In most undergraduate courses, groups are first introduced as a primarily *algebraic* concept – a set equipped with a number of algebraic operations (group multiplication, multiplicative inverse, and multiplicative identity) and obeying a number of rules of algebra (most notably the associative law). It is only somewhat later that one learns that groups are not solely an algebraic object, but can also be equipped with the structure of a manifold (giving rise to *Lie groups*) or a topological space (giving rise to *topological groups*). (See also this post for a number of other ways to think about groups.)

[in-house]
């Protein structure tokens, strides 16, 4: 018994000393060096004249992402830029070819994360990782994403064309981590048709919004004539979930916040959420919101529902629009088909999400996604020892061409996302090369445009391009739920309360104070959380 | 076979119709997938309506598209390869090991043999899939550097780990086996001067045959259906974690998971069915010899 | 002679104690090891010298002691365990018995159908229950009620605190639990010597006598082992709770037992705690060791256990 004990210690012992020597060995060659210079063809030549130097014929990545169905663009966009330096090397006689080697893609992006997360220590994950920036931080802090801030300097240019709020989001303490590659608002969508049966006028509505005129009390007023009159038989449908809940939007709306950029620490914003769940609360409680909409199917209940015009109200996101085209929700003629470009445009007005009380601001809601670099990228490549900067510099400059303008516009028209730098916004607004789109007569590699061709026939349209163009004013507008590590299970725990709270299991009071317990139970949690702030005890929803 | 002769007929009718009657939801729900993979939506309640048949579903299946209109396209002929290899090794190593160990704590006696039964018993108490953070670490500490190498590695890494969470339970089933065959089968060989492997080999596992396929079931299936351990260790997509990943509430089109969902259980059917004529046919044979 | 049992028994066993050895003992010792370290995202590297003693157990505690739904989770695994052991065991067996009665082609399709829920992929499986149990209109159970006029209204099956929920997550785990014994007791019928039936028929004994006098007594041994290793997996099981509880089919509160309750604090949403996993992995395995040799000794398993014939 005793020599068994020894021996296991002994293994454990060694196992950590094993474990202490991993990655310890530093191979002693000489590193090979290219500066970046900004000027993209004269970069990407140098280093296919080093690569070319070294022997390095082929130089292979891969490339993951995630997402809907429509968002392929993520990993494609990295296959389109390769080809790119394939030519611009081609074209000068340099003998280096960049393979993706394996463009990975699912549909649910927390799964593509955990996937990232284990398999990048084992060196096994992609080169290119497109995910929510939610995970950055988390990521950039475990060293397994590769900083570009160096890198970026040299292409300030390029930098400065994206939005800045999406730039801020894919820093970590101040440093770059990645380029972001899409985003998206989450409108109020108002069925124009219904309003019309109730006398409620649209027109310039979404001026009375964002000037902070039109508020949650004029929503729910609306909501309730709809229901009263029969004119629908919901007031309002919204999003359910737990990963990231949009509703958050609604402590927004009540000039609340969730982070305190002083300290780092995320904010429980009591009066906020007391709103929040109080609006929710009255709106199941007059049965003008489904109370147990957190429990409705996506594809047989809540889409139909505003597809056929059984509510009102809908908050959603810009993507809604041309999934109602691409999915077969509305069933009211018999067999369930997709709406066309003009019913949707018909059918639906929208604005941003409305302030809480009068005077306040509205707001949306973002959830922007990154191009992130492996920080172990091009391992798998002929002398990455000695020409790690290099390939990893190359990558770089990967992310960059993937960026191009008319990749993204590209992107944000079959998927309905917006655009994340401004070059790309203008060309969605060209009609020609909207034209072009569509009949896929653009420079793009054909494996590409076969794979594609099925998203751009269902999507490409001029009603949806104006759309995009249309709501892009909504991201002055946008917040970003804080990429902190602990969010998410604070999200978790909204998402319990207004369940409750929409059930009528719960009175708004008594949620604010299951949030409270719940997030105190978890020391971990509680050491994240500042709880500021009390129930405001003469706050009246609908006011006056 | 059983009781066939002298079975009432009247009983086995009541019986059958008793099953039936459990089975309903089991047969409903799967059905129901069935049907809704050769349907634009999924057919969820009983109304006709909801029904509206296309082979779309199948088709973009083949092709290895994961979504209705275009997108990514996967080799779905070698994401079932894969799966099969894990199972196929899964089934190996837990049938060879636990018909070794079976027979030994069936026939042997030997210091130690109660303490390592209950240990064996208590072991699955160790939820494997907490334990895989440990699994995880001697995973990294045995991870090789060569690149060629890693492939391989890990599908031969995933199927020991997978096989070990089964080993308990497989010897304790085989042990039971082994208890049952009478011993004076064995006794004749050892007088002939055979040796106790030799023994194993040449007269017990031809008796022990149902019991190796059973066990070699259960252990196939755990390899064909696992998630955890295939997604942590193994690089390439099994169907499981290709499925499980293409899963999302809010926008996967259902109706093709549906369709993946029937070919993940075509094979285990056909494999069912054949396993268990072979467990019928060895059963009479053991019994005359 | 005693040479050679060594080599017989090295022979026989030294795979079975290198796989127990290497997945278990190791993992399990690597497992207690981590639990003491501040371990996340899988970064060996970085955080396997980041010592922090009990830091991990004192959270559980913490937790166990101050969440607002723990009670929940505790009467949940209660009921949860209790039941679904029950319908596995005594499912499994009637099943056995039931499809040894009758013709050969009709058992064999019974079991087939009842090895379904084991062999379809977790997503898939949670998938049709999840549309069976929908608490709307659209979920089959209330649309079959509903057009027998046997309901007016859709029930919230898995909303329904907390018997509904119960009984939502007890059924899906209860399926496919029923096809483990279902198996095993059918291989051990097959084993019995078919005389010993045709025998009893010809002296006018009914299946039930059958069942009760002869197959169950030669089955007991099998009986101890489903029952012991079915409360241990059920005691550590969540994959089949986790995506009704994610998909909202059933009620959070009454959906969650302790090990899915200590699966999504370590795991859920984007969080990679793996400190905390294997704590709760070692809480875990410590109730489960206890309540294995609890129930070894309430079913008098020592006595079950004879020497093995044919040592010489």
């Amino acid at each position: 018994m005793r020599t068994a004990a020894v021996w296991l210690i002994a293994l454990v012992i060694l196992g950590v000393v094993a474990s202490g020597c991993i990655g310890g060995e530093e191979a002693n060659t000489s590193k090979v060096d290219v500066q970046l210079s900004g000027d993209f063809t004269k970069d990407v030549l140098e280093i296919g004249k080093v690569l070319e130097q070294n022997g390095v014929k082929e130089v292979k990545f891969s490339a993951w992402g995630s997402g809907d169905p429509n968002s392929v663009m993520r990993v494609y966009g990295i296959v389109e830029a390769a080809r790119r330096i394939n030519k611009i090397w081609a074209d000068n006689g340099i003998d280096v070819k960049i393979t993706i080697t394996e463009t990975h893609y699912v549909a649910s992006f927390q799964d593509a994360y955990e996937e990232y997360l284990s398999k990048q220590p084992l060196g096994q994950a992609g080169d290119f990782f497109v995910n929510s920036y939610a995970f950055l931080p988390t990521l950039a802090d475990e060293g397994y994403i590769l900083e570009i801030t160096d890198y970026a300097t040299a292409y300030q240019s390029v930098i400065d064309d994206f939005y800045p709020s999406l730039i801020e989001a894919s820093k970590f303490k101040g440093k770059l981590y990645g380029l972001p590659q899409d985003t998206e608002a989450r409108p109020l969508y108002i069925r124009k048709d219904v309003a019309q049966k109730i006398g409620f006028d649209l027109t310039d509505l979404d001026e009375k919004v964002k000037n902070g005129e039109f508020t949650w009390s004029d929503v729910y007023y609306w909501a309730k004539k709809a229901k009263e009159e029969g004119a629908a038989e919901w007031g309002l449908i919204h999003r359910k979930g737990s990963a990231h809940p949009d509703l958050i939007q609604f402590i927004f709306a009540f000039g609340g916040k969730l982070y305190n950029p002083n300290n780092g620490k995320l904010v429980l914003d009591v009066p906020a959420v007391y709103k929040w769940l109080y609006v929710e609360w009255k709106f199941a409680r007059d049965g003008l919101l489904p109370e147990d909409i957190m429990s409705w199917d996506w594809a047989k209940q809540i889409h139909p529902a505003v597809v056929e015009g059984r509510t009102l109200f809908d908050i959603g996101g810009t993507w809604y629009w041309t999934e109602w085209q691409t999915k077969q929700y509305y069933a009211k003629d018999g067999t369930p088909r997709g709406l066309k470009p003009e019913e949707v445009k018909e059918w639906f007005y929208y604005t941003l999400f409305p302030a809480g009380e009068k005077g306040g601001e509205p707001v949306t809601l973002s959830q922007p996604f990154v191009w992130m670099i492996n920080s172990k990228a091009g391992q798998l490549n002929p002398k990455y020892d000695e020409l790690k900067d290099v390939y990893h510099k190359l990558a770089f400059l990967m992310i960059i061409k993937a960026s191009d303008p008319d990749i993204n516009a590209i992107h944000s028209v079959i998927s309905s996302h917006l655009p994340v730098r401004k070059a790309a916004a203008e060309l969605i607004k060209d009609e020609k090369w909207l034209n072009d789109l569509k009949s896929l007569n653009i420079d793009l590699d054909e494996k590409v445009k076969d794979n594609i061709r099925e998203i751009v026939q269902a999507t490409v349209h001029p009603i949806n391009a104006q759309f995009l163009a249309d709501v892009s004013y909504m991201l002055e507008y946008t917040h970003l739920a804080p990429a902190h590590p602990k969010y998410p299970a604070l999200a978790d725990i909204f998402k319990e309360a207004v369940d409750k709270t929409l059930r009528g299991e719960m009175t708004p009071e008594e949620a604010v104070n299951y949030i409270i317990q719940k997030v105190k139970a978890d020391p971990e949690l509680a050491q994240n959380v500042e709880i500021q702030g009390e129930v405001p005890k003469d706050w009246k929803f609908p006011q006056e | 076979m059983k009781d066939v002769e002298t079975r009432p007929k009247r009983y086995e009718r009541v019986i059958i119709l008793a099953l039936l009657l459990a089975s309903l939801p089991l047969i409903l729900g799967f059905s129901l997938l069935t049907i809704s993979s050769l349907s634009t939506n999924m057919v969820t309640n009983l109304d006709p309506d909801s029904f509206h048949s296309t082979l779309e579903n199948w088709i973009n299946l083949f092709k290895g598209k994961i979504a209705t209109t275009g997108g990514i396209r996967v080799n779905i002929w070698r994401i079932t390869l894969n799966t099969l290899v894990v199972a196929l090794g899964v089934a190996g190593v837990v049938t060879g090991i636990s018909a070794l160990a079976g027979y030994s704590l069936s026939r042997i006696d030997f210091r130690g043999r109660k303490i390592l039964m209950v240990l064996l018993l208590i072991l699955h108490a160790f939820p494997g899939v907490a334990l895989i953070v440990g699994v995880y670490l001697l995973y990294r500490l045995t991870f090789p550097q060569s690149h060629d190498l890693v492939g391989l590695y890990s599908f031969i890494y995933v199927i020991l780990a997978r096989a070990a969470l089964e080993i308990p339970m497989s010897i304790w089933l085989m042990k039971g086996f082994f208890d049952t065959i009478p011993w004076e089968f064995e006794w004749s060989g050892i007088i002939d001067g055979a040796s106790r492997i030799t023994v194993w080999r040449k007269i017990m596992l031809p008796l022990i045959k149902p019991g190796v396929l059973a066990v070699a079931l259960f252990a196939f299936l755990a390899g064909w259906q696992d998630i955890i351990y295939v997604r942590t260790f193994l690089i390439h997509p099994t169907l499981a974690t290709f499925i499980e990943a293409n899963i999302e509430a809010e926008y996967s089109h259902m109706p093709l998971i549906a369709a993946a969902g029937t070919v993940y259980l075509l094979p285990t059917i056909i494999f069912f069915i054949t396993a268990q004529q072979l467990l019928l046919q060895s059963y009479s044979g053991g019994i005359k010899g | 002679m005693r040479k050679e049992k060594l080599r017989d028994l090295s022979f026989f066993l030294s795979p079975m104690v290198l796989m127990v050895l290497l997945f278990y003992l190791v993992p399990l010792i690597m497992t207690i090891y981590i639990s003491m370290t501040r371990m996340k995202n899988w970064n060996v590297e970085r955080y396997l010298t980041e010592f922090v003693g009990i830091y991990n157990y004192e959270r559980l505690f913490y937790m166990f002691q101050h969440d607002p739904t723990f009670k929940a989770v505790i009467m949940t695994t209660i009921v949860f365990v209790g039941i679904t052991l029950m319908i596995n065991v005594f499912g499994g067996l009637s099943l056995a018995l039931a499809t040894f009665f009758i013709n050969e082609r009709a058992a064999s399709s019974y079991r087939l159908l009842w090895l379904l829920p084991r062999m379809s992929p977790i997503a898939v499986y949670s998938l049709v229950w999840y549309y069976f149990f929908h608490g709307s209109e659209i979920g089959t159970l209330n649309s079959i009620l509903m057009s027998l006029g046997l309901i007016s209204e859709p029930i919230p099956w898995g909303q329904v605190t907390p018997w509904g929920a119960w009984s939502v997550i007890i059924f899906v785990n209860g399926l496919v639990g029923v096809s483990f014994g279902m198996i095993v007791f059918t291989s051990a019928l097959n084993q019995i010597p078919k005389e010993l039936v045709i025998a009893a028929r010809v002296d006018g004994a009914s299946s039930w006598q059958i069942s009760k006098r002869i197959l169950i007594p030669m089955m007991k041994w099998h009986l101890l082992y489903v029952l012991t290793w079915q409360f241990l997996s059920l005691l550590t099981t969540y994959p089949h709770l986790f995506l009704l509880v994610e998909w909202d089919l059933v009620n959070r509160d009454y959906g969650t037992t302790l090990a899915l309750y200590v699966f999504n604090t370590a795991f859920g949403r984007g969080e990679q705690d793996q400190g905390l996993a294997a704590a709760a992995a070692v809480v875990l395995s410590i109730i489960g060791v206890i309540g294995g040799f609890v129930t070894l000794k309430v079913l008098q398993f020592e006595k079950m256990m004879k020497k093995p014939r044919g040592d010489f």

Another important way to enrich the structure of a group $latex {G}&fg=000000$ is to give it some *geometry*. A fundamental way to provide such a geometric structure is to specify a list of generators $latex {S}&fg=000000$ of the group $latex {G}&fg=000000$. Let us call such a pair $latex {(G,S)}&fg=000000$…